نتیجه گیری انگلیسی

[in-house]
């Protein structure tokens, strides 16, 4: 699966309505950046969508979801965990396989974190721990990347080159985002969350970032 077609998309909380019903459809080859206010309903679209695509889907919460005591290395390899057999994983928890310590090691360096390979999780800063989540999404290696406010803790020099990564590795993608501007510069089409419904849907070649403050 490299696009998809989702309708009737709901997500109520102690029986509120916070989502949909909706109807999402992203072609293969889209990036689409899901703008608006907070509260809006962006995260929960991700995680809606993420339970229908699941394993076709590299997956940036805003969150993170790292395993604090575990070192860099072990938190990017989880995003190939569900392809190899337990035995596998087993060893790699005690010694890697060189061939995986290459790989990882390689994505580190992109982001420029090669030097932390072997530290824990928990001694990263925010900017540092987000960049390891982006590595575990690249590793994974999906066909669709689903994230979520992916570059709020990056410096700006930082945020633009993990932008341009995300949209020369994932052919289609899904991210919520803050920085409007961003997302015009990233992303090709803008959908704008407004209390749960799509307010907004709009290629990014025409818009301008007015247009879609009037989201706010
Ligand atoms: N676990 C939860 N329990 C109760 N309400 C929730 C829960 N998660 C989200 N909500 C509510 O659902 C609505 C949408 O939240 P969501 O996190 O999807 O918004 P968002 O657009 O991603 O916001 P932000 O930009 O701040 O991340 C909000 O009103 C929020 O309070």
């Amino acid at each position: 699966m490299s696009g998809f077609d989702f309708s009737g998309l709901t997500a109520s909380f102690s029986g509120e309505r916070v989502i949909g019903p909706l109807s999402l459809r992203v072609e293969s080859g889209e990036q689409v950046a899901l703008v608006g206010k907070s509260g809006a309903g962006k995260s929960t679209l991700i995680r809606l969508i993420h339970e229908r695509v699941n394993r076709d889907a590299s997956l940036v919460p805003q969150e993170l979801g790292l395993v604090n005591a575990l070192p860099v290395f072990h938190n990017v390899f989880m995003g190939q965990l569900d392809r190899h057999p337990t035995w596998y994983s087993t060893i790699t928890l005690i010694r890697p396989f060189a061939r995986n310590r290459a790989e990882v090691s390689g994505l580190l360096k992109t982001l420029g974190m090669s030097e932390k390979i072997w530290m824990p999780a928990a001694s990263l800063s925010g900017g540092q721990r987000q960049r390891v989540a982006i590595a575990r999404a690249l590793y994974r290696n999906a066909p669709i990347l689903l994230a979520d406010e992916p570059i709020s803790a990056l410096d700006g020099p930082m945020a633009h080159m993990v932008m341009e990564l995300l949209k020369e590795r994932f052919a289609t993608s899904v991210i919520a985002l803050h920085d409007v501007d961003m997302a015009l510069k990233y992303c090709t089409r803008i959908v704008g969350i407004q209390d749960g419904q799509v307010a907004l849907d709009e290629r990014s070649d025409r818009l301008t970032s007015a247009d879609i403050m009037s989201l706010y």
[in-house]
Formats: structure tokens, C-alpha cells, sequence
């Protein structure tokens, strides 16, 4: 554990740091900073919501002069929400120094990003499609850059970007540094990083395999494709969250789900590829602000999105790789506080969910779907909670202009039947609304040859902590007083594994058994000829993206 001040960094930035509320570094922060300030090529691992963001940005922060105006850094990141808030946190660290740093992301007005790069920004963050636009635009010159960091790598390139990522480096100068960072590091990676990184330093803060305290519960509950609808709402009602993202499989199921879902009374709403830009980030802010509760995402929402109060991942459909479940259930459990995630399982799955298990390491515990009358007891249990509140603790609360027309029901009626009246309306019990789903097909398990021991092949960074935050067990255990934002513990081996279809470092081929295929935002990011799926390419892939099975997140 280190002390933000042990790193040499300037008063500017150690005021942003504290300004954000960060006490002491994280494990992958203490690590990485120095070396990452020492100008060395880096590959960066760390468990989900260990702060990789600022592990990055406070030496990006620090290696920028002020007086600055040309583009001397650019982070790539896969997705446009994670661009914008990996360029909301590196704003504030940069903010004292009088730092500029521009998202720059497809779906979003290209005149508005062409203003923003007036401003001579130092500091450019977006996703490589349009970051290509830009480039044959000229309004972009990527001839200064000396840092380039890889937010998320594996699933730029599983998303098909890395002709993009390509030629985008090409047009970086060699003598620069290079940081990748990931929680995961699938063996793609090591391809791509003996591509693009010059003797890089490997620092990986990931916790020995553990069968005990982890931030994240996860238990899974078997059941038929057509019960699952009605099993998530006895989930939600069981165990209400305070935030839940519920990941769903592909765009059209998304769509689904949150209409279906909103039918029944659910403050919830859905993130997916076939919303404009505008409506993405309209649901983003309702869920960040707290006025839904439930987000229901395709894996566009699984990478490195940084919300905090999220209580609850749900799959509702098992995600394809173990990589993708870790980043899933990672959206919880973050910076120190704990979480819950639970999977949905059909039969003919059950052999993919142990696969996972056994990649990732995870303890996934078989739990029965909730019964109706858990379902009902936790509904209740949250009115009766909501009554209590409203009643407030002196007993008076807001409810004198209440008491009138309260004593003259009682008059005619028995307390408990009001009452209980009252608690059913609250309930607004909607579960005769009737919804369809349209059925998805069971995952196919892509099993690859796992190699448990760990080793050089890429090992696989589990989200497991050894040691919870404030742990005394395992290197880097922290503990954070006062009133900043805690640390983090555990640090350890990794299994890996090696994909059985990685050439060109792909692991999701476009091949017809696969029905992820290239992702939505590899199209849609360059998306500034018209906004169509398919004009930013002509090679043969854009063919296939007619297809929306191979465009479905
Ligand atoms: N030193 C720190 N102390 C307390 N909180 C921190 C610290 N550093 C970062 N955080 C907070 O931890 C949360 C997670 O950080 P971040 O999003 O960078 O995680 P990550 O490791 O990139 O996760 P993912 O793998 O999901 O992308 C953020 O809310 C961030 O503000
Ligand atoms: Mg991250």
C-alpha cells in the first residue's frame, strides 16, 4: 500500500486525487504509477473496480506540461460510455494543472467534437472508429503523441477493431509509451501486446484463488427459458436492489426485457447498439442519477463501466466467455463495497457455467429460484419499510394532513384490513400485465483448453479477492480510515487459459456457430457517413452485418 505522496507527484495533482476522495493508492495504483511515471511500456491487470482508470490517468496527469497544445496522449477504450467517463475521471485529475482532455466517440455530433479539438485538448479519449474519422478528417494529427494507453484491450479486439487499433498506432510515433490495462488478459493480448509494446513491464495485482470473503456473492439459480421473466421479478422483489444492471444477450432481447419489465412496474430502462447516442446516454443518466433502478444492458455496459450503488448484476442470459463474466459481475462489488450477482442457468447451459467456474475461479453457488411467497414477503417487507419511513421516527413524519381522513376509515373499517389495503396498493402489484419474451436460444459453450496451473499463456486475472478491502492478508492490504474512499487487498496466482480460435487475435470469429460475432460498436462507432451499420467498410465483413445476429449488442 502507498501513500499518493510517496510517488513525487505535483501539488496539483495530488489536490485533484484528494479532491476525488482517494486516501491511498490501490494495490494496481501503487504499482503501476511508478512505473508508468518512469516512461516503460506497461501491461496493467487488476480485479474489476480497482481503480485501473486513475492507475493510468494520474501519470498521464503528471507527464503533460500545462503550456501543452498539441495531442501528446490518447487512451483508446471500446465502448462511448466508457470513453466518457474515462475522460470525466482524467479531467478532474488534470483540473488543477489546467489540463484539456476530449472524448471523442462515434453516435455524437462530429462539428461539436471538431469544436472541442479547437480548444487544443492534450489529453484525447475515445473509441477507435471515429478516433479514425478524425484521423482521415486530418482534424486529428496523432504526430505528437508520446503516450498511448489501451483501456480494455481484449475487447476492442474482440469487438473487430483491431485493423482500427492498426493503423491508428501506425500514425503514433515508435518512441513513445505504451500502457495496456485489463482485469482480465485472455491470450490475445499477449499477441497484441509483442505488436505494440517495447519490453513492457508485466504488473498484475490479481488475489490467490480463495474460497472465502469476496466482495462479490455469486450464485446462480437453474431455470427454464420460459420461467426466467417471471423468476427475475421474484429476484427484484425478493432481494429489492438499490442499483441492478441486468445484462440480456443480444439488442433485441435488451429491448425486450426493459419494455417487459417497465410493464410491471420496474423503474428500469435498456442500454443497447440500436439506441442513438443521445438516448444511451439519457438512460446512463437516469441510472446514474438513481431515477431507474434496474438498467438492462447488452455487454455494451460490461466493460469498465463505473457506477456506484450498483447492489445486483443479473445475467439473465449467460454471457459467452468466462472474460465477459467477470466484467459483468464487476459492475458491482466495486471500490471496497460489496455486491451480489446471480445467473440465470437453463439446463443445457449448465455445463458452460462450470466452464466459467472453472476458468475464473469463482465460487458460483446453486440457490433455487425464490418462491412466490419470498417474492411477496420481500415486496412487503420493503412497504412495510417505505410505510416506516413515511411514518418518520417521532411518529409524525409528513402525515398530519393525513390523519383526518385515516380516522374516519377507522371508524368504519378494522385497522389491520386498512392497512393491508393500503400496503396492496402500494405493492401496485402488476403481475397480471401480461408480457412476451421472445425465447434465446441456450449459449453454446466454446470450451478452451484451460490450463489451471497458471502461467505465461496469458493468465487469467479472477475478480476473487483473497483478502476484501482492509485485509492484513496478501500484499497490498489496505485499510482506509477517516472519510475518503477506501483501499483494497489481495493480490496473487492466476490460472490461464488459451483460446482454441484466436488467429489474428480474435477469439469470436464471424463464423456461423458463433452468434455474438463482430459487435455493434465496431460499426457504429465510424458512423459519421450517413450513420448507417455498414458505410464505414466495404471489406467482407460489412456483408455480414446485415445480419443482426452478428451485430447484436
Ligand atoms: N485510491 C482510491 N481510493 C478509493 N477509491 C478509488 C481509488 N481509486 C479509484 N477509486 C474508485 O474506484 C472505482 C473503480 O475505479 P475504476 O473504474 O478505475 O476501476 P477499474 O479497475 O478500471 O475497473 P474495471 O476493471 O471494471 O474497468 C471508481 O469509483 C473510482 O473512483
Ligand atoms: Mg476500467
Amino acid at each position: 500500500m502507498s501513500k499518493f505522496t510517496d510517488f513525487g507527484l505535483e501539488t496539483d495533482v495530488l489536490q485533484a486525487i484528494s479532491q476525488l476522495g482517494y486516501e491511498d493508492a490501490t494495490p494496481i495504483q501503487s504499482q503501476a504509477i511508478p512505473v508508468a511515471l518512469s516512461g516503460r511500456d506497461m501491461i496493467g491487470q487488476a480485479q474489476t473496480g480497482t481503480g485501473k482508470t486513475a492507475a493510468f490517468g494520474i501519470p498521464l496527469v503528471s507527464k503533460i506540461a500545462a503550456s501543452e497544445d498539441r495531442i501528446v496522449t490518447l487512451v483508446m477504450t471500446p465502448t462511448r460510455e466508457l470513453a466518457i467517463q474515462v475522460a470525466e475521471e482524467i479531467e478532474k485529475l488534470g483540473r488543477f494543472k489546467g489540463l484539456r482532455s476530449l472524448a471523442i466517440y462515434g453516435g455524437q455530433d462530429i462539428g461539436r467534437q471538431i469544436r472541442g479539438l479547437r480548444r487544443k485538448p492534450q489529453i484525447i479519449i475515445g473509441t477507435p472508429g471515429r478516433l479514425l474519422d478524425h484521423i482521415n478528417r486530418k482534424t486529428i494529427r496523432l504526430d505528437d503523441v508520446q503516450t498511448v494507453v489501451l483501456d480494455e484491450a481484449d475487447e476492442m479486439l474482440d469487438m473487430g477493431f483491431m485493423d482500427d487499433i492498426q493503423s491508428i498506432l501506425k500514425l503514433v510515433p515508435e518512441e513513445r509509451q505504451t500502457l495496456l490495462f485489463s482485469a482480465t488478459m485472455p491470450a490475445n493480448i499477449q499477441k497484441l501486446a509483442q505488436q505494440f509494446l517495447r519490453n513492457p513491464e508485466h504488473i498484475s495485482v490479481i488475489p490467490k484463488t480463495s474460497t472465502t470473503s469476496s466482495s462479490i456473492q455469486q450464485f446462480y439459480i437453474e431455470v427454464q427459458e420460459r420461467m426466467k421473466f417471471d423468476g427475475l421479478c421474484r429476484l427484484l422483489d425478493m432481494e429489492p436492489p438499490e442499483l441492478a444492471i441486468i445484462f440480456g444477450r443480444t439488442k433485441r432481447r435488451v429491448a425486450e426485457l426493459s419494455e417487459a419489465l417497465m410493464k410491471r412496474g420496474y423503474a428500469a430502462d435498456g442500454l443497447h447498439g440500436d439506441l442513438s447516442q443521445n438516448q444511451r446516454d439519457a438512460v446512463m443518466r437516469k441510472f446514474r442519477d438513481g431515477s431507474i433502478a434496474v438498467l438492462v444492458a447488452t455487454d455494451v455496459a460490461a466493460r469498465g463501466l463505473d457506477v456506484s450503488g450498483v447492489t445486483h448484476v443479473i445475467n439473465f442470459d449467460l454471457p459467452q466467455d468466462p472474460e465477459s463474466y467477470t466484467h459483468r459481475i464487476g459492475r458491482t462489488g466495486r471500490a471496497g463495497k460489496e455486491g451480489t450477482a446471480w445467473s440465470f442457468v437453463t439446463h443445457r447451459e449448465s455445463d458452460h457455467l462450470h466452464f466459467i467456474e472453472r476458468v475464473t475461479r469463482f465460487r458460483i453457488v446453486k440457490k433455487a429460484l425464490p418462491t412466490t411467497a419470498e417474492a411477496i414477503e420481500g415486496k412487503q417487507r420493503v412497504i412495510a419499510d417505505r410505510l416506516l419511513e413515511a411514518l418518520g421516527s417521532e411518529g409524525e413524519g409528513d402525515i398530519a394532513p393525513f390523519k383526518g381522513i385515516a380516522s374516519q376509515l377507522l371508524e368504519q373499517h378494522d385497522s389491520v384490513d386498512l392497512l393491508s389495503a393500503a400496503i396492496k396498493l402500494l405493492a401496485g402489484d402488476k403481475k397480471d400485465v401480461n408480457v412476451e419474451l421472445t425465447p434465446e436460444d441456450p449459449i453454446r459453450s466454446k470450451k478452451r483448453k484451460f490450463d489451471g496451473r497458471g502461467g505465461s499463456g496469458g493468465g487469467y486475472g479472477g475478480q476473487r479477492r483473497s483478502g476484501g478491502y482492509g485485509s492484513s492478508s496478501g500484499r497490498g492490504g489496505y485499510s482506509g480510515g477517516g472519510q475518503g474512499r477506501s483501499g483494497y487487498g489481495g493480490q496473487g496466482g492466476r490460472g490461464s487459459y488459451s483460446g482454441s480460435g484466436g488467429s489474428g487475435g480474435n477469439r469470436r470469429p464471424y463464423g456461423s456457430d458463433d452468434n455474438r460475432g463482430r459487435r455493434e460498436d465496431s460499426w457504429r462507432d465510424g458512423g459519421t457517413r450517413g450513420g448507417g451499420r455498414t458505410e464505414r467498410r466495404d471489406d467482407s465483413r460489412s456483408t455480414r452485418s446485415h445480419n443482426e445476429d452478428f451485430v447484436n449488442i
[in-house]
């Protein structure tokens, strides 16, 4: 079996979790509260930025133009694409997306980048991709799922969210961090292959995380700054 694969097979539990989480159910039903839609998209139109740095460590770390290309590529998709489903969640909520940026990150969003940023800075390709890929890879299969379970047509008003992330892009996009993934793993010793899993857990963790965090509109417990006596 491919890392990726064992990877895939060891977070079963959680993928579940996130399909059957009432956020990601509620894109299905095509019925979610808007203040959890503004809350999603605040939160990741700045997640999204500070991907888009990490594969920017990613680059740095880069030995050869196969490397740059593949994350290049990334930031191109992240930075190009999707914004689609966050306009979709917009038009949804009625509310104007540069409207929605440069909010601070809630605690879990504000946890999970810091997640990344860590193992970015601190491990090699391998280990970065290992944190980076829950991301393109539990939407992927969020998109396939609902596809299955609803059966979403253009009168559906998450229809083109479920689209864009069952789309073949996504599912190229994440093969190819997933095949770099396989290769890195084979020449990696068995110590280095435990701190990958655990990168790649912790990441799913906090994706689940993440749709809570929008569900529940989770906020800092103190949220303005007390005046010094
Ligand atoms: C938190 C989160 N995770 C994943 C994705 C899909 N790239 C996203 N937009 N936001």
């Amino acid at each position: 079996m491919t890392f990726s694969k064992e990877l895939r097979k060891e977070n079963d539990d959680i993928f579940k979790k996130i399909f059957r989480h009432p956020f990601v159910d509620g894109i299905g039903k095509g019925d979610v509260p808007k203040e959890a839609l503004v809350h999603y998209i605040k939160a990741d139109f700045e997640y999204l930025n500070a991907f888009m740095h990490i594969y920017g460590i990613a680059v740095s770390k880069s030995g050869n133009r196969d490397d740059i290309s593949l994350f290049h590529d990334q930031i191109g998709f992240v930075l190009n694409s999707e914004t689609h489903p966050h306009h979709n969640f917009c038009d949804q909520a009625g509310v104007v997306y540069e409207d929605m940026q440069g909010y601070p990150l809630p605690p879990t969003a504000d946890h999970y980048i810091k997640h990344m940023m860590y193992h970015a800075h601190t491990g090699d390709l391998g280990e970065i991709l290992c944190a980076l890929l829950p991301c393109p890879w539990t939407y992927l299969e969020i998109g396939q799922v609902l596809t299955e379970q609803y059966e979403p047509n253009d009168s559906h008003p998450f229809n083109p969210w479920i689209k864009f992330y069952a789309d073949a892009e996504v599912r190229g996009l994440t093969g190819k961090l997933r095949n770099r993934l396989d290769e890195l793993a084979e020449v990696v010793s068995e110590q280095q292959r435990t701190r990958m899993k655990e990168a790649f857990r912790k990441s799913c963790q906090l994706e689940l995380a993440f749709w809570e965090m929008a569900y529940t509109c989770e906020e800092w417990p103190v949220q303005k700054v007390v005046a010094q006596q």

Traditional capital investment appraisal techniques have been supplemented by a variety of adaptations and additional techniques. These adaptations and additional techniques focus on some factors which can be critical to the performance of investments. Findings from the research reported here suggest that disbenefit, reliability and utilization can be critical to the performance of investments in new technology. Examples of these factors have been presented from architecture, engineering and construction. Further examples have been presented from automotive, finance, government and retail. Also, examples of technologies that are used in many sectors, such as Email and fax, have been provided. All together, these examples indicate that disbenefits, reliability and utilization are prevalent, as well as critical performance factors. Yet, review of existing investment evaluation techniques suggests that they do little, if anything, to support the evaluation of disbenefits, reliability and utilization. For example, these terms are not present within existing techniques. During the research, the introduction of a simple formula including these terms facilitated identification of potential investment options which would be undermined by disbenefits, reliability problems and/or under utilization. In recent years a number of techniques have been introduced which focus attention on specific factors such as intangible benefits. The introduction of such techniques could be balanced by including assessment of disbenefit, reliability and utilization in investment evaluation. This is necessary because these factors can prevent the realization of any benefits. Further, the research reported here suggests that there may be no need to develop complicated new evaluation techniques or complicated adaptations of existing evaluation techniques. Rather, it may be sufficient to make assessment of disbenefits, reliability and utilization an explicit requirement of financial evaluation prior to the application of existing techniques. It is likely that the identification and elimination of disbenefits, reliability problems and under utilization will continue to be haphazard—if assessment of these critical performance factors is not included as an explicit requirement of financial evaluation. This could have increasingly serious consequences for societies and indeed the entire World. Consider, for example, the on-going consequences that face the World from the disbenefits of one technology: the automobile. These disbenefits include: road rage, traffic deaths, damaged landscapes, local pollution, and global warming.